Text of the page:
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Schoolcraft, Henry Rowe.. History of the Indian Tribes of the United States: Their Present Condition and Prospects, and a Sketch of Their Ancient Status. Volume 6. . Philadelphia: Lippincott, Grambo and Co, 1857. [format: book; image], [genre: government document; report]. Permission: Northern Illinois University
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Chapter VIII. — Foreshadowings of Peace.

THE war with the Creeks was now drawing rapidly to a close; the entire extent of the valleys of the Coosa and Tallapoosa, their strongholds, having been scoured, and their ablest chiefs defeated. Wethersford, the indomitable Black Warrior, on whose head a price had been fixed, having, after the memorable defeat at Emucfau, or the Horse-Shoe, surrendered himself to the commanding general, had been allowed to return to his nation unharmed; the object of the war being to convince them that the counsels of their prophets were only evil, and destructive to their best interests. Reason having failed to make them acquainted with this fact, the sword was the only resort left. Fortunately for the country, this duty was entrusted to a man noted for his decision, and who also possessed a just conception of the Indian character, capacity, and resources. Had it been otherwise, the war would have been protracted in the same manner as the subsequent contest with the Seminoles of Florida, and, like that war, would, possibly, have cost the treasury millions of dollars.

One of the most atrocious acts committed by the Creeks, was the massacre at Fort Mimms; and many of the negroes taken at that time, as also a woman and her children, were now liberated. Tustahatchee, king of the Hickory-Ground band, followed the example of Black Warrior, by delivering himself up; and Hillishagee, their jossakeed and prophet, absconded. During the month of April the army swept, like a resistless whirlwind, over the Creek country; and, by the early part of May, all its operations were closed, excepting the cautious retention of garrisoned posts.

It must be noticed, that the Indian priestly influence was the real origin of the Indian wars which raged from the extreme north to the south, between the years 1812 and 1816. Tecumseh had, through the wily arts of Ellksattawa, incited this new crusade against the Americans. He had visited the southern tribes, and was received with particular favor by his relatives, the Creeks. From the oracular teachings of Ellksattawa, on the Wabash, Monahooe and Hillishagee then received their clue, and, thenceforward, became active agents in the dark mysteries. War had sealed with death two of the principal originators of these hallucinations, these servants of the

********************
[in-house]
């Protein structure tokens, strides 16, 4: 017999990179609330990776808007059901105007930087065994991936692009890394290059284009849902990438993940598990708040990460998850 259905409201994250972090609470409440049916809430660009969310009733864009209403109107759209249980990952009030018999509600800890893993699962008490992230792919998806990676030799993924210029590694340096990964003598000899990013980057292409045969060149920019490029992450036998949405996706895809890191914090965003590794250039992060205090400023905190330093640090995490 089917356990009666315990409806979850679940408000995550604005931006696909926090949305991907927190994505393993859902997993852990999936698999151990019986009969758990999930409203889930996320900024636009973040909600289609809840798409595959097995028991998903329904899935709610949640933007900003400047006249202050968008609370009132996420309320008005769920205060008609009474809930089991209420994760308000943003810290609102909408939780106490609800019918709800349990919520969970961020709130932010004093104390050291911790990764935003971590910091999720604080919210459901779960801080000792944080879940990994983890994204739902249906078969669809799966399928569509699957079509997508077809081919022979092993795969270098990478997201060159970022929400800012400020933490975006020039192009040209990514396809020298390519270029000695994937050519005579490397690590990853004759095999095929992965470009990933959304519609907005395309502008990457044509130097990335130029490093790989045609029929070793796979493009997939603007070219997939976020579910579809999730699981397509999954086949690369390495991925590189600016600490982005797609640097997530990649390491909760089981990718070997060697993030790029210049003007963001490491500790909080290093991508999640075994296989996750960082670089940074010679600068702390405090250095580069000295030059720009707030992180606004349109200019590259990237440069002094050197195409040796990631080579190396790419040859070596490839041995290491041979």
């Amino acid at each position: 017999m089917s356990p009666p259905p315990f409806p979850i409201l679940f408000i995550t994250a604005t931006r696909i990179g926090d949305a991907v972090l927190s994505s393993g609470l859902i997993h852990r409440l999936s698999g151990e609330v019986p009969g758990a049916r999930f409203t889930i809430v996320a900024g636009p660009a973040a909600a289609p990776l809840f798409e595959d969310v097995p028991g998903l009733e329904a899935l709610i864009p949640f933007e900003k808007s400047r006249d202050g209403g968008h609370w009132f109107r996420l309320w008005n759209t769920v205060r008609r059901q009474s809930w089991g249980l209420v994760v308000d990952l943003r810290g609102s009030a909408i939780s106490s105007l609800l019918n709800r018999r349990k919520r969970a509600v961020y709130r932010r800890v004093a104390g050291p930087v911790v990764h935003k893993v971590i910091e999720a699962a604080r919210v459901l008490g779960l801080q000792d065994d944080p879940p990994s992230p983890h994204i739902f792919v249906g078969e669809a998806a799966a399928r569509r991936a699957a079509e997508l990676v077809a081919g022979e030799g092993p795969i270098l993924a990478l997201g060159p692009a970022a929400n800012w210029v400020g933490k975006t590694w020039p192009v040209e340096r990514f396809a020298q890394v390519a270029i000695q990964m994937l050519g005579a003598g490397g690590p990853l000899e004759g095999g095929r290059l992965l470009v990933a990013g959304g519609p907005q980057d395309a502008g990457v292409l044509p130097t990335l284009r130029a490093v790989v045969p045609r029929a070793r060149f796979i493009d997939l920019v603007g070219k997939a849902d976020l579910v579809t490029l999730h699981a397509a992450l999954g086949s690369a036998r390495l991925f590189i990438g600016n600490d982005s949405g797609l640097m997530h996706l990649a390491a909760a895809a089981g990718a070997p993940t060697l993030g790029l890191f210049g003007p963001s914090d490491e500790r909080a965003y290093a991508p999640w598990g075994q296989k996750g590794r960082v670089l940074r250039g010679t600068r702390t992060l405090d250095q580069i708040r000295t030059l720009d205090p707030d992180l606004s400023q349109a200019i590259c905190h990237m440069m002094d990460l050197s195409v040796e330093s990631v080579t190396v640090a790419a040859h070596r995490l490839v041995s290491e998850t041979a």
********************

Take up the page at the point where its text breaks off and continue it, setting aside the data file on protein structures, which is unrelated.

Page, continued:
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western Chemosh, and disciples of Baal and Moloch, whose magic incantations and shouts sounded as dolefully at the solemn midnight hour, on the waters of the Appalachian slopes, as they ever did on the banks of the Euphrates, or along the rivers and plains of Palestine.

As the American armies acquired better discipline and greater experience, the assistance of Indian auxiliaries on the flanks of the enemy became less a subject of interest or apprehension; the most important tribes in the South, West, and North having also suffered such defeats as caused them rather to keep aloof from the contest. Still, though defeated whenever they fought without the aid of their British allies, they were, as a mass, unfriendly, and ill concealed their secret hostility under the guise of neutrality. They did not, however, fail to rally in their strength, whenever the presence of a detachment of regular troops promised them protection. In the sharp action fought by Major A. H. Holmes, on the 4th of March, 1814, within twenty miles of the River Thames, and near Detroit, the Indians formed a part of the forces which he had to encounter. 525 Also, in the attempt to retake the